The inflammatory and normal transcriptome of mouse bladder detrusor and mucosa
1 Department of Physiology, The University Oklahoma Health Sciences Center, Oklahoma City, USA
2 Department of Anesthesiology, University of Texas Medical Branch, Galveston, USA
3 Oklahoma Medical Research Foundation (OMRF), Arthritis and Immunology Research Program, Microarray Core Facility, Oklahoma City, USA
4 Daniel Baugh Institute for Functional Genomics and Computational Biology. Department of Pathology, Anatomy and Cell Biology, Thomas Jefferson University, Philadelphia, USA
5 Department of Microbiology and Immunology, Laboratory for Genomics and Bioinformatics, Oklahoma University Health Sciences Center, Oklahoma City, USA
6 Department of Urology, The University Oklahoma Health Sciences Center, Oklahoma City, USA
7 Cellular & Structural Biology, The University of Texas Health Science Center at San Antonio, San Antonio, USA
BMC Physiology 2006, 6:1 doi:10.1186/1472-6793-6-1Published: 18 January 2006
An organ such as the bladder consists of complex, interacting set of tissues and cells. Inflammation has been implicated in every major disease of the bladder, including cancer, interstitial cystitis, and infection. However, scanty is the information about individual detrusor and urothelium transcriptomes in response to inflammation. Here, we used suppression subtractive hybridizations (SSH) to determine bladder tissue- and disease-specific genes and transcriptional regulatory elements (TRE)s. Unique TREs and genes were assembled into putative networks.
It was found that the control bladder mucosa presented regulatory elements driving genes such as myosin light chain phosphatase and calponin 1 that influence the smooth muscle phenotype. In the control detrusor network the Pax-3 TRE was significantly over-represented. During development, the Pax-3 transcription factor (TF) maintains progenitor cells in an undifferentiated state whereas, during inflammation, Pax-3 was suppressed and genes involved in neuronal development (synapsin I) were up-regulated. Therefore, during inflammation, an increased maturation of neural progenitor cells in the muscle may underlie detrusor instability. NF-κB was specifically over-represented in the inflamed mucosa regulatory network. When the inflamed detrusor was compared to control, two major pathways were found, one encoding synapsin I, a neuron-specific phosphoprotein, and the other an important apoptotic protein, siva. In response to LPS-induced inflammation, the liver X receptor was over-represented in both mucosa and detrusor regulatory networks confirming a role for this nuclear receptor in LPS-induced gene expression.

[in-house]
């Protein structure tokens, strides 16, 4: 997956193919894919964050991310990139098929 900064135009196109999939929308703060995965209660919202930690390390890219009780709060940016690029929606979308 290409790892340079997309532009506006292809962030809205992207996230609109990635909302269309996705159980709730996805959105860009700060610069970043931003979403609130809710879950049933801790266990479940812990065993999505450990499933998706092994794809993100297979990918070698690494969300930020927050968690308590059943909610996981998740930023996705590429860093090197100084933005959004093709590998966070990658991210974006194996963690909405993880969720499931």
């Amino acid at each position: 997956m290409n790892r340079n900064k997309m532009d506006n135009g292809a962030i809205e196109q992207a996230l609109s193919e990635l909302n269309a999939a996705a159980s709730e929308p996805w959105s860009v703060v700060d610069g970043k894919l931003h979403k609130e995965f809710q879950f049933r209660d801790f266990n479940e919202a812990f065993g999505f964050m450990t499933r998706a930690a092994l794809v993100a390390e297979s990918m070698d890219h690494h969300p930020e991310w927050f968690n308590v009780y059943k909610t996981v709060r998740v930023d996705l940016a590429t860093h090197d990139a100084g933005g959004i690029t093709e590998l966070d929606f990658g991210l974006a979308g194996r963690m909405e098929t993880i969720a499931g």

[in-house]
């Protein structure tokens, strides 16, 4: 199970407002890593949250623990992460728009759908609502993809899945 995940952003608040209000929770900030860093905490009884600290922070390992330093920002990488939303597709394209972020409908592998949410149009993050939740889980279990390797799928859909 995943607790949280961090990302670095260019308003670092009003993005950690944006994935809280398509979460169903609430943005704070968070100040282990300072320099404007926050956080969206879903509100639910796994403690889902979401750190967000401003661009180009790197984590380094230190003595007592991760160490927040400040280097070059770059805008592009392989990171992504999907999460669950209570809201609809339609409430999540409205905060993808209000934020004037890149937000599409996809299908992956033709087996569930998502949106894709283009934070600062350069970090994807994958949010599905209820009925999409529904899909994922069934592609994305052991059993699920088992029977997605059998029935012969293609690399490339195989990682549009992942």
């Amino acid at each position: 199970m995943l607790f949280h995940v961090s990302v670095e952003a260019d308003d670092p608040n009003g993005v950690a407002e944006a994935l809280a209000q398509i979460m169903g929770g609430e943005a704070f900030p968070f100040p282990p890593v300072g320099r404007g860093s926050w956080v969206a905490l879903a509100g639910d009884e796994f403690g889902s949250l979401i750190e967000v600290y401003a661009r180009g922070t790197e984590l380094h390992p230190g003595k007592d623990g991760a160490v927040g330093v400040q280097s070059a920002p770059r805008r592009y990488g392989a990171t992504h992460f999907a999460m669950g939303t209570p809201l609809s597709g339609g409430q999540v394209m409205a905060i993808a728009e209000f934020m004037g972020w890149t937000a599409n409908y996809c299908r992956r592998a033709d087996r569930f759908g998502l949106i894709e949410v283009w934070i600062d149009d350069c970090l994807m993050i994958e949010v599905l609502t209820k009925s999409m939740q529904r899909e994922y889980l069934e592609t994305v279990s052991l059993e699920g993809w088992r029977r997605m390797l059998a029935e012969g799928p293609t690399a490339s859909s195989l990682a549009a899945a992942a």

A new approach for understanding bladder muscle-urothelium interaction was developed by assembling SSH, real time PCR, and TRE analysis results into regulatory networks. Interestingly, some of the TREs and their downstream transcripts originally involved in organogenesis and oncogenesis were also activated during inflammation. The latter represents an additional link between inflammation and cancer. The regulatory networks represent key targets for development of novel drugs targeting bladder diseases.